Domestic turmoil has turned this Holocaust Remembrance Day into a day like no other, President Isaac Herzog said in his address during the official state ceremony at Yad Vashem on Monday night.
Herzog's speech was given against the background of the ongoing judicial reform debate that is raging across Israel and the widening political divide, which he addressed in his opening remarks, saying that "this memorial day is like no other. This year, feelings are rough and shoulders are hunched as if to attest to the weight of the discord bearing down on us."
A country divided, united by grief
"We are presently marking 75 years of Israeli rebirth. Seventy-five years of victory, in which the Jewish and democratic State of Israel, and Israeli society, its back strait, stand and declare before the Nazi monster and those who would follow its path, even in this generation: you will not defeat us."President Isaac Herzog
He went on to appeal to the nation's citizens to "leave these sacred days... above all dispute; let us all come together, as always, in partnership, in grief, in remembrance."
During his speech, Herzog stressed the abuse of "science" by the Nazis to justify their crimes by telling the story of Siegbert Rosenthal and Sarah Bomberg-Birenzweig, two of the 86 Jews that were killed as part of a Nazi plan to establish a museum "of skulls and skeletons of an extinct race" at the Reichsuniversität Strasburg in France.
"The museum of skulls and skeletons of an extinct race reflected how, with blood-curdling cruelty, the Nazis were also thinking about the day after. The day when no living Jew would remain anywhere on earth," Herzog went on to say. This museum was supposed to provide an answer to the question of how the world, “cleansed of Jews," would remember this extinct race - "It was the finale of the Final Solution."
However, the Jewish people's spirit triumphed over the Nazis' depravity, he continued.
"With human courage and divine assistance, spirit triumphed; the spirit of our people, who raised themselves up with scarred wings from the gruesome depths of the Holocaust. It was this spirit that triumphed," said the President.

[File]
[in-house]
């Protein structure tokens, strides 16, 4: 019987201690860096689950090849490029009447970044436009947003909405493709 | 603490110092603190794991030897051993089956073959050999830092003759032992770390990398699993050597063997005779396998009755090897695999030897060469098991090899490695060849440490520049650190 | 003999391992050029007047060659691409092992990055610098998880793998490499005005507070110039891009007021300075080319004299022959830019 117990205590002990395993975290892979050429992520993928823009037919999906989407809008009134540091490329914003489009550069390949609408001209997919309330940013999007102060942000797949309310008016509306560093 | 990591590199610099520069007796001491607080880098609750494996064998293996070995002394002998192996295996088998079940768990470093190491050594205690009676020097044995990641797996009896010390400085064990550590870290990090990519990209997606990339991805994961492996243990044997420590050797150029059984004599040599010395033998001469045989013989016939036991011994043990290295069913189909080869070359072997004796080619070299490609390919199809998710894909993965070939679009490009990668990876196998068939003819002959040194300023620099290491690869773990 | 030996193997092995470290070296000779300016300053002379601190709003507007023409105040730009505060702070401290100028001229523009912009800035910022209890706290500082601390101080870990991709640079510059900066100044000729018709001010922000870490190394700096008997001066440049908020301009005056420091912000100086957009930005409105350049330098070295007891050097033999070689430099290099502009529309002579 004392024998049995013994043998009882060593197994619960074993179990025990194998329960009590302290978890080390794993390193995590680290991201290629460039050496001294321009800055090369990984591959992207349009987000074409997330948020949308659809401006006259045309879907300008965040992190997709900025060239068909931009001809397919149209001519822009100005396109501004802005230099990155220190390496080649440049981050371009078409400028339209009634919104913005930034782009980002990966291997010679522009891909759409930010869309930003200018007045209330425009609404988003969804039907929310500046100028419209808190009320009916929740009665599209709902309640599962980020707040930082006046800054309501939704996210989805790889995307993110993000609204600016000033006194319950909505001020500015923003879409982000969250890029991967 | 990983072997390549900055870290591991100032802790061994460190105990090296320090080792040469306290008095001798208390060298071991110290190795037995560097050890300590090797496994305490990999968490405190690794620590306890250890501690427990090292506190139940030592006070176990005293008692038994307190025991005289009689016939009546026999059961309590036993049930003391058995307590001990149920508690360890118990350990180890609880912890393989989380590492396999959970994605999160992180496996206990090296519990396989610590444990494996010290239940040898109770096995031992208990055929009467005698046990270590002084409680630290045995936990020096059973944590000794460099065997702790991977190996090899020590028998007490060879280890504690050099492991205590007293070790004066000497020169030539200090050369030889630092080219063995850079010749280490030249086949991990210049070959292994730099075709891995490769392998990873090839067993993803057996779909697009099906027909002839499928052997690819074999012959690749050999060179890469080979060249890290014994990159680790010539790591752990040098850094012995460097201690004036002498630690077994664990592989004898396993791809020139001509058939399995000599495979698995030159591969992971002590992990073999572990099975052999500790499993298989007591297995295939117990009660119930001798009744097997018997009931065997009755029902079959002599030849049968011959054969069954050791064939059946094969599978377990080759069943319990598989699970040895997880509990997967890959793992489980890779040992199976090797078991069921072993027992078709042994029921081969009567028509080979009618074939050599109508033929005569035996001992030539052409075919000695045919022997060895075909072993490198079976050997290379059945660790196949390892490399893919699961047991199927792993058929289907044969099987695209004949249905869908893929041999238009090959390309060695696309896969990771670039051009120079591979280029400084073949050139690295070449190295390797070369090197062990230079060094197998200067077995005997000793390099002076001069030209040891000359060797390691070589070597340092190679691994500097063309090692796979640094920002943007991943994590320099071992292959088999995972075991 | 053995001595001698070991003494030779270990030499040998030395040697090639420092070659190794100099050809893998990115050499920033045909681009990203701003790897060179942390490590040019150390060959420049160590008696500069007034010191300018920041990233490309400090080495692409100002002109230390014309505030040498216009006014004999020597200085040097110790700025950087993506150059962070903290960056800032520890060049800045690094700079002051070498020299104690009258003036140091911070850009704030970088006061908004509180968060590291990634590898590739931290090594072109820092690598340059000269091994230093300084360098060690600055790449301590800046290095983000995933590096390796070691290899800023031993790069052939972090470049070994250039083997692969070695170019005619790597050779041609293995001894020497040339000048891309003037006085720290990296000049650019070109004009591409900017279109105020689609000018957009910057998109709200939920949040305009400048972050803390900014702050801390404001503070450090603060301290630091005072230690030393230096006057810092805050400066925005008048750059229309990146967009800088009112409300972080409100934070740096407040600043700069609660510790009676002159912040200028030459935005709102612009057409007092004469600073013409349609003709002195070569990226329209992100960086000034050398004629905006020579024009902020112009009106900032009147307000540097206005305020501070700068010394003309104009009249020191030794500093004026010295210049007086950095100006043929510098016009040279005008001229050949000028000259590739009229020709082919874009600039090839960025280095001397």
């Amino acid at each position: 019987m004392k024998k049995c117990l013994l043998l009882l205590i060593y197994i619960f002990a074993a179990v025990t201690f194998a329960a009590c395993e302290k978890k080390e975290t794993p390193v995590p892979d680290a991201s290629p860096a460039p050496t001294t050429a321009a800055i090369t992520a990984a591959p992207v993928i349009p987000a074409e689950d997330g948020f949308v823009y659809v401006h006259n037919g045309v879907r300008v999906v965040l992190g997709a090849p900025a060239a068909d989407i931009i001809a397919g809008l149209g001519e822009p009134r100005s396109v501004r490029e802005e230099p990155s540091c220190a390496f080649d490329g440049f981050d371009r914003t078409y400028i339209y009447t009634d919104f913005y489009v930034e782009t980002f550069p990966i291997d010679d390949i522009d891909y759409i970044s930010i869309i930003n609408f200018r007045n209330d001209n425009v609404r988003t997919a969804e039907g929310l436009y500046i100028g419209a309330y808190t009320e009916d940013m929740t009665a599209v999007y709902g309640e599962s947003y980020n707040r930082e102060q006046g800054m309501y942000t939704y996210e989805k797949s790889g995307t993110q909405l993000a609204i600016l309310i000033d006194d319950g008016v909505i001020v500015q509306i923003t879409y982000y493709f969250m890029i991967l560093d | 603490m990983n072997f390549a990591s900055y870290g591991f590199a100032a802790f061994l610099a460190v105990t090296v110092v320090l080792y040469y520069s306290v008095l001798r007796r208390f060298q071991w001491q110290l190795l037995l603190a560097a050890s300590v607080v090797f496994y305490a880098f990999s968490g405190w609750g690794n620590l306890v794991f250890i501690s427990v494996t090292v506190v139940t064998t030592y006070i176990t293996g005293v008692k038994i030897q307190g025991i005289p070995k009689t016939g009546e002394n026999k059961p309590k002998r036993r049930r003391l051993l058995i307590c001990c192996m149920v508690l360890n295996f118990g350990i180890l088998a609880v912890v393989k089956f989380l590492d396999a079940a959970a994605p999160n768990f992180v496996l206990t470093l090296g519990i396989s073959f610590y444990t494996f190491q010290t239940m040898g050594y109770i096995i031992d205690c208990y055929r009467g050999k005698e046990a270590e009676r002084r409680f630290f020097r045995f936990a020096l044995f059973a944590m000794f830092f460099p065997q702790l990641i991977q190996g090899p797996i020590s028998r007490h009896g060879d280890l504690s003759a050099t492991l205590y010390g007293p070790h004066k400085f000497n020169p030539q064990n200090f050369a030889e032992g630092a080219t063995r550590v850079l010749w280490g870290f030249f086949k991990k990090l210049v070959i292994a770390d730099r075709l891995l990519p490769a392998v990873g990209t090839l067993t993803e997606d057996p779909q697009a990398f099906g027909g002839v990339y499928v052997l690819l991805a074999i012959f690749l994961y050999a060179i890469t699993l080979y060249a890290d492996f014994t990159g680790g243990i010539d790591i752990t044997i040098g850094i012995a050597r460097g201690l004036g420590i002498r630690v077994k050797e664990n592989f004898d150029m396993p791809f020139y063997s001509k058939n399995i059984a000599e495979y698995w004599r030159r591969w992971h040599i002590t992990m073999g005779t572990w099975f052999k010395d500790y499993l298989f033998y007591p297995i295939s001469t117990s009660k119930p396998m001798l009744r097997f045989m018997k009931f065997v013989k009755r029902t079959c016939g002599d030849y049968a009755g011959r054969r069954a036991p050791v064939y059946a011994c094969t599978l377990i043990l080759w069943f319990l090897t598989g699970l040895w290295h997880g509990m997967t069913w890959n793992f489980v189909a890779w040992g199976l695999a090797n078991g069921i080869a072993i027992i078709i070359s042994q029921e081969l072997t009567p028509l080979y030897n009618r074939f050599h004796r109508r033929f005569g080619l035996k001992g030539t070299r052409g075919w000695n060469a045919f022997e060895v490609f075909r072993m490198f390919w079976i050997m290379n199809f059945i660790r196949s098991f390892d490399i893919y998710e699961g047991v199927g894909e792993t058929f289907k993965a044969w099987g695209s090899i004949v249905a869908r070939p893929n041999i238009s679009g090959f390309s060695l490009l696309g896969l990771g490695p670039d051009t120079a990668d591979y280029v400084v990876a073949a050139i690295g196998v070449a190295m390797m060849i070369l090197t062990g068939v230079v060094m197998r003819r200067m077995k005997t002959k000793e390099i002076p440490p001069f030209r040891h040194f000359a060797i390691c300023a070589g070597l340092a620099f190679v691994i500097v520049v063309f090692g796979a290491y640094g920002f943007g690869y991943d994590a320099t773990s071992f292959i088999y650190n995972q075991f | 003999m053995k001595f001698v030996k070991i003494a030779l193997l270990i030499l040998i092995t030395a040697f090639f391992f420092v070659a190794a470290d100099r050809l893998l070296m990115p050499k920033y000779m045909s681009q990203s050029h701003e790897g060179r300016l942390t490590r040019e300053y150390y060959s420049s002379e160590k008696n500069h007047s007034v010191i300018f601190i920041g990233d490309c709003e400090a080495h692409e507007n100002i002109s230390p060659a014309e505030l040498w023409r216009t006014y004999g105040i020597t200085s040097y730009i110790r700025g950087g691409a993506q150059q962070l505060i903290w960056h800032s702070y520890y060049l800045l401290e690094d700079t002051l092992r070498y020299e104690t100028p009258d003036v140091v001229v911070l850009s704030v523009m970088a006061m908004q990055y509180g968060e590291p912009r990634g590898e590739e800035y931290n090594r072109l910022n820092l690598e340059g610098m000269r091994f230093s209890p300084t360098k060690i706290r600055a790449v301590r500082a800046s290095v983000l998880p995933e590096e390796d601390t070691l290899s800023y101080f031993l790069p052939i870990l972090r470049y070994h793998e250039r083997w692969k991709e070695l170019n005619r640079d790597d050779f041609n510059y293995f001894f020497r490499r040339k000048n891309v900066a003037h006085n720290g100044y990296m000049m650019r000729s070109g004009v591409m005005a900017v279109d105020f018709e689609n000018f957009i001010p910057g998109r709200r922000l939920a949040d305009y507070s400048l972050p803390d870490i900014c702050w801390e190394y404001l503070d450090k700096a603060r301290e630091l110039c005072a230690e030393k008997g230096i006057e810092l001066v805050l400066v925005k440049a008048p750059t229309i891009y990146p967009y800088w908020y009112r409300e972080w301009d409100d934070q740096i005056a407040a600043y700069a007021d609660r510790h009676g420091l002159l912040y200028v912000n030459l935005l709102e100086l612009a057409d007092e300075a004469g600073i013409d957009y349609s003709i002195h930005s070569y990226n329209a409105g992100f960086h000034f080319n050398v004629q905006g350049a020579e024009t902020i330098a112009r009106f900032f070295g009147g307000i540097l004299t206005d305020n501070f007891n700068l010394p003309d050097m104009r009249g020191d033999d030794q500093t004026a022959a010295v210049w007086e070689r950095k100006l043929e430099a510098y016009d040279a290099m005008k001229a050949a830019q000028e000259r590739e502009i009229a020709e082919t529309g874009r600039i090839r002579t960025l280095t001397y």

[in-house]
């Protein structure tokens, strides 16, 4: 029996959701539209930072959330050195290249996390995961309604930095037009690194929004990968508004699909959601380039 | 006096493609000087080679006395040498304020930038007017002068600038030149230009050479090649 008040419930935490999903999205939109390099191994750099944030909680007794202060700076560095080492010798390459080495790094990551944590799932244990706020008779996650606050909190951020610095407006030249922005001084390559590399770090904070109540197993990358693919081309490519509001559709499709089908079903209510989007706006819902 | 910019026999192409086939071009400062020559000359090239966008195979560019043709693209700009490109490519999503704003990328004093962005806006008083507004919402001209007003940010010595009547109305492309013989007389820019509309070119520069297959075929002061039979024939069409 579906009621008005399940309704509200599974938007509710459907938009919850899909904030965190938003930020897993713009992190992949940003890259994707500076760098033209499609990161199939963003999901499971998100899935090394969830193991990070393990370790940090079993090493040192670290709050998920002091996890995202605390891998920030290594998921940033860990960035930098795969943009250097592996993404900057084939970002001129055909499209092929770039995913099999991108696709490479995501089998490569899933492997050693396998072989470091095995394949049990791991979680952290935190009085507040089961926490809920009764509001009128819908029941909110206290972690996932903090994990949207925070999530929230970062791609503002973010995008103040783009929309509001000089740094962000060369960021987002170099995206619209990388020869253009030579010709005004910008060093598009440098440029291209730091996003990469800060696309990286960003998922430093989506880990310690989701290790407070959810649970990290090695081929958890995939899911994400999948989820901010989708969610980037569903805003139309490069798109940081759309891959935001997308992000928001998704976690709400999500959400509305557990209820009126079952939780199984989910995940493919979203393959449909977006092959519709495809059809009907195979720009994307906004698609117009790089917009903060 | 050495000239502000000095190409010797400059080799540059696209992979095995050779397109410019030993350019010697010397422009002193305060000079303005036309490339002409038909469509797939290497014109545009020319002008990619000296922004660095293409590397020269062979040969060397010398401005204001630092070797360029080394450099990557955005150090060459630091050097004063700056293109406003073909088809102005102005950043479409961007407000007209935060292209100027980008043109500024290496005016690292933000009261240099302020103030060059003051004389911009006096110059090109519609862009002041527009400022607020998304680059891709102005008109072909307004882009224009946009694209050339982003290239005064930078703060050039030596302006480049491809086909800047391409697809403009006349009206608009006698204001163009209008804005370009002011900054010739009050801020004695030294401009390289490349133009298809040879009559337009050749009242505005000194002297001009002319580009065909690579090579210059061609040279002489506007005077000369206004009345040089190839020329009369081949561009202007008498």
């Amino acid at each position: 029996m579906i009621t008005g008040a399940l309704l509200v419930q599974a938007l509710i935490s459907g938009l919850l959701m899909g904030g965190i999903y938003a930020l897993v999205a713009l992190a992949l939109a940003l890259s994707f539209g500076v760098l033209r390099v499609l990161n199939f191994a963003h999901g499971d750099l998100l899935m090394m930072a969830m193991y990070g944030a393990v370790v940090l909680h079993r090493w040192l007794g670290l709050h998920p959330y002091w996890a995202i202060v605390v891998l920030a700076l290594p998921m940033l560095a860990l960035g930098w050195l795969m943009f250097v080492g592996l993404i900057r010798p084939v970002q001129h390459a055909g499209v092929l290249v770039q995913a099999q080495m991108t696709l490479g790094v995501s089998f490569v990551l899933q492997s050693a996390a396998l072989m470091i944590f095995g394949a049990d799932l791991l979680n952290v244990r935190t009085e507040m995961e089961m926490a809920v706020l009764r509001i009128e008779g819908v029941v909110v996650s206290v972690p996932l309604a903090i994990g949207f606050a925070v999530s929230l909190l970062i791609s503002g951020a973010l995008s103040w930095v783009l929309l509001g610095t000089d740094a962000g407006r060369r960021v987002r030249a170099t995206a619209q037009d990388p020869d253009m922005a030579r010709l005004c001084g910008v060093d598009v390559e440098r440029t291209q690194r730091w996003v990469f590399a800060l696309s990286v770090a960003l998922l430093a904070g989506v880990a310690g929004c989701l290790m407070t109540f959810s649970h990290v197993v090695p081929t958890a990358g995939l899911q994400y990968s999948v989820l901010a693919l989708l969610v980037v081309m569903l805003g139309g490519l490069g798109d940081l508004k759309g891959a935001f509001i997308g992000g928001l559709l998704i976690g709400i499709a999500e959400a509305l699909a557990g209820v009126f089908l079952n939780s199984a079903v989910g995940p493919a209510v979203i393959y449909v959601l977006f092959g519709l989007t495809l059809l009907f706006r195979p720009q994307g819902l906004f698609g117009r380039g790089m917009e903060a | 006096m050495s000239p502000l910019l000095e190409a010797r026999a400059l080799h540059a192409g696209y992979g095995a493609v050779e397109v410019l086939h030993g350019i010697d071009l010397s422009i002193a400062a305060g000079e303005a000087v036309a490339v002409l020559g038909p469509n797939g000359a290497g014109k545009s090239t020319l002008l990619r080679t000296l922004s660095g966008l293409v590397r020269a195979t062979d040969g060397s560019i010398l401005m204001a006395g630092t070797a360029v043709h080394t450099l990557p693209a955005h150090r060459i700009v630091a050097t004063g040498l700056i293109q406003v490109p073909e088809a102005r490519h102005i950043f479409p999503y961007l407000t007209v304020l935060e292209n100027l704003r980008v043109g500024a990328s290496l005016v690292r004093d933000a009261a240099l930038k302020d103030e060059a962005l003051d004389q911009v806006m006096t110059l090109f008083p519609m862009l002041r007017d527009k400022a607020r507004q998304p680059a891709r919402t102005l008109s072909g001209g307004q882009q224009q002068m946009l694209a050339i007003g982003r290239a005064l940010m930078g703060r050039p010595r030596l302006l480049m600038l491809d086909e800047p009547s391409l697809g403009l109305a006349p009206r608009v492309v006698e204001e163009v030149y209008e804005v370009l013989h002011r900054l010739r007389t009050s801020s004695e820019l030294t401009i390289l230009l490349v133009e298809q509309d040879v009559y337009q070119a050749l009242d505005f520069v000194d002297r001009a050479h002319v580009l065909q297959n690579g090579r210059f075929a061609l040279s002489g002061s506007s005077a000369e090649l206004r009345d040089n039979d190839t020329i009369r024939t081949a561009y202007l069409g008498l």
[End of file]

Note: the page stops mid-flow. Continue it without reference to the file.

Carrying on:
"The miracle of our rebirth 75 years ago was the victory of light over darkness. We arose from dust and ashes. The yellow patch gave way to the flag of Israel. The furnaces gave way to the fires of creativity and construction," Herzog said.
One people, never enemies
Herzog's detailed description of the Nazi crimes, which he repeatedly called "an unprecedented evil," served as the backdrop to his heartfelt warning to Israel's citizens against drawing any comparison or equivalence with them. "For the Nazi monster, opinions within our nation made not the slightest difference. None of the ideologies, beliefs, or ways of life, none of the differences or varieties within our people, bore any meaning."
"At the high point of this sacred day, it seems that even the obvious must be stated: for the Nazi monster, opinions within our nation made not the slightest difference. None of the ideologies, beliefs, or ways of life, none of the differences or varieties within our people, bore any meaning," said the president.
"We are presently marking 75 years of Israeli rebirth. Seventy-five years of victory, in which the Jewish and democratic State of Israel, and Israeli society, its back strait, stand and declare before the Nazi monster and those who would follow its path, even in this generation: you will not defeat us.
"For sisters and brothers, we are. Yes, brethren who know how to argue and disagree. But never haters. Never enemies. We are one people, and one people we shall remain, brought together not only by a painful history but also by our shared, hope-filled future and fate."
He closed his speech by calling Israel "a nation who, as long as it still breathes, will continue marching forth and proclaiming: Hineni! We are here! Here! Still, we live! Am Yisrael Chai! The People of Israel live!
"May the memories of our brother and sisters, victims of the terrible Holocaust, be preserved and bound in our nation’s heart, from generation to generation, forevermore."